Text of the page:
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Original Issue



Costa Rica



ARTISAN illusionists. No, that's not a fancy term for a Brooklyn-based magic consortium; it's how Germany coach Joachim L√∂w describes Italy. Let that sink in for a second. The Azzurri, who gave the world the catenaccio—or "the chain," an √ºber-defensive tactical style that induces narcolepsy among opponents and fans—are now being praised for their creativity and, in L√∂w's words, their ability to "control, change and adjust their style like nobody else."

Indeed, at the conclusion of qualifying last fall, coach Cesare Prandelli boasted that his side was "born to attack." At the time, he was counting on a striker combination of Mario Balotelli (AC Milan) and New Jersey--born Giuseppe Rossi (Fiorentina). But Rossi reinjured his right knee and was left off the 23-man roster. Pirandelli also dropped Roma's Mattia Destro, who is reportedly coveted by Barcelona. That means the Italians will most likely rely on Serie A's top scorer, Ciro Immobile, a Torino target man who's working to round his game to the point that pundits stop joking about his surname. Immobile has only two caps, but he will benefit from Juventus's Andrea Pirlo orchestrating the attack.

Prandelli's decision to open things up has less to do with philosophy than talent. His back four have proved vulnerable, especially in the air. But goalkeeper Gianluigi Buffon, 36, masks a multitude of shortcomings, giving Italy the best chance to top a group that collectively has won seven World Cups.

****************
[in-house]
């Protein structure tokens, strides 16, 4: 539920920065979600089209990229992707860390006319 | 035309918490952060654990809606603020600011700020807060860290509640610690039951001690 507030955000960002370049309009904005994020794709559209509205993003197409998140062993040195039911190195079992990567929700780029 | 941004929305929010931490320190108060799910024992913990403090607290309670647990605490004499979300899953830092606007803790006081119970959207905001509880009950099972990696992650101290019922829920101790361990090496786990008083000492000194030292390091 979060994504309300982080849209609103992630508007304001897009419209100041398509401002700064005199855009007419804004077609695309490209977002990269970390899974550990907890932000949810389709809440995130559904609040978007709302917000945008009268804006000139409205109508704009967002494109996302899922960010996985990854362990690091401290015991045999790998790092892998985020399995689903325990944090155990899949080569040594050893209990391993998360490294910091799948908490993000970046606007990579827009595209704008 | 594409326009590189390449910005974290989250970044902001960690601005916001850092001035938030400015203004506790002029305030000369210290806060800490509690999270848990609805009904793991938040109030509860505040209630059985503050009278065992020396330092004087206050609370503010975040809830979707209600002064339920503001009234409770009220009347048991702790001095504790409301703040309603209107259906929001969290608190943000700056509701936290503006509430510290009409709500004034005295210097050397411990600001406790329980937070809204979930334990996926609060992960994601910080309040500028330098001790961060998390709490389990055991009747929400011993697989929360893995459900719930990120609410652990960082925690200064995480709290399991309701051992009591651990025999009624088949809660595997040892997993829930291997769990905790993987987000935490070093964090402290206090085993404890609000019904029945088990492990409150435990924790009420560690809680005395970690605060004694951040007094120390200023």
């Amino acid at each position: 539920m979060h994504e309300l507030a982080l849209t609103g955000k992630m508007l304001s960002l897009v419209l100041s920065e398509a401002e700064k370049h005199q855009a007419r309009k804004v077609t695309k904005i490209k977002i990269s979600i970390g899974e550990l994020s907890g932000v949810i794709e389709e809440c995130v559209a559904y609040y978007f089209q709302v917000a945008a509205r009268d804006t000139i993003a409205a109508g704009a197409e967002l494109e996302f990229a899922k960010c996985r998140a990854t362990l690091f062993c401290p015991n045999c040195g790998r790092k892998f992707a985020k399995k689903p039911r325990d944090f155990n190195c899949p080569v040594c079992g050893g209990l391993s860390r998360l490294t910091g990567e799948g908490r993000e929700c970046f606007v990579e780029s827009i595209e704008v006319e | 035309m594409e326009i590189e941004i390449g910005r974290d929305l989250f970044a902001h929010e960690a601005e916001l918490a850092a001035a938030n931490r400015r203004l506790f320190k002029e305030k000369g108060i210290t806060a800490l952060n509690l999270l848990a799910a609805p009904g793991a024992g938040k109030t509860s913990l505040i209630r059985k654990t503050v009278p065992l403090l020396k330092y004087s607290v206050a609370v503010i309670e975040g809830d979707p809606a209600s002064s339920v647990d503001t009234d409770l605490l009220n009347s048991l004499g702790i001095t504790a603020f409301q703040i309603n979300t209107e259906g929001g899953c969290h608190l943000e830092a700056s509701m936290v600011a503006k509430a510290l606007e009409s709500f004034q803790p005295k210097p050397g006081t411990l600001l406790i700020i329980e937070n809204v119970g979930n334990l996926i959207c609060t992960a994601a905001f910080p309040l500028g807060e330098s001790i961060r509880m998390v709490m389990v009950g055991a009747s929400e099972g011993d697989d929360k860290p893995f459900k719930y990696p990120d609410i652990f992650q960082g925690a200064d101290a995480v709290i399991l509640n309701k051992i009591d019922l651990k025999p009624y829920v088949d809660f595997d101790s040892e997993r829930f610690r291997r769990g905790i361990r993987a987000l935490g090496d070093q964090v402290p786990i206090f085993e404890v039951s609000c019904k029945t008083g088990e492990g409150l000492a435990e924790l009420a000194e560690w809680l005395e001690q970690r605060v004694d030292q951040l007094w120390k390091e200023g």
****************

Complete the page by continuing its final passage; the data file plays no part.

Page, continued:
The Italians experienced the often sweltering Brazilian conditions at the 2013 Confederations Cup. So, too, did Uruguay. The '10 World Cup semifinalists are loaded in attack, with the top Premier League scorer, Liverpool's Luis Suàrez (who had minor knee surgery in May), and a runner-up in Ligue 1, PSG's Edinson Cavani. Not to mention '10 Golden Ball winner Diego Forlàn, who at 34 has one last Cup in him.

Whether or not Uruguay is the complete package—that's a separate concern. Coach Óscar Tabàrez is likely to employ two holding midfielders to protect a creaky back four and unpredictable goalkeeper Fernando Muslera, and then look to counter. That should be enough to get La Celeste out of the group, but this team will advance only as far as Suàrez and Cavani take them.

What to make of England's Wayne Rooney? The 28-year-old striker has become a versatile attacking threat for Manchester United in recent years, drifting wide or dropping deep while still displaying a nose for the goal. Domestic Wayne is doing just fine. International Wayne, though, is a different story. Eleven years after debuting for the Three Lions, he has more World Cup red cards (one) than goals (zero). Brazil could be his last chance to establish a legacy in the national jersey, and things don't look promising. With the exception of Rooney and Liverpool's ageless Steven Gerrard, England's midfield and forward corps is made up mostly of untested kids. Coach Roy Hodgson has intriguing options (Adam Lallana, Raheem Sterling, Daniel Sturridge), and he has a world-class goalkeeper in Joe Hart, but he'd be better served with a first XI that has experience together. England will most likely need help to advance ...

... Which it could get from Costa Rica. The Ticos were the stingiest team in the final round of CONCACAF qualifying, allowing just seven goals in 10 games—including wins over the U.S. and Mexico.


Joel Campbell

Costa Rica, F

Playing for Olympiakos on loan from Arsenal, he showed Gooners what their future holds in February when he iced a Champions League victory over Manchester United by nutmegging Michael Carrick, then finishing with a spectacular curler. Just 21, Campbell had eight goals and nine assists in Greece this season. If the Ticos are to snatch a win in Group D, they'll need moments of individual inspiration. Campbell can provide them.


England, F



Joe Hart, ENG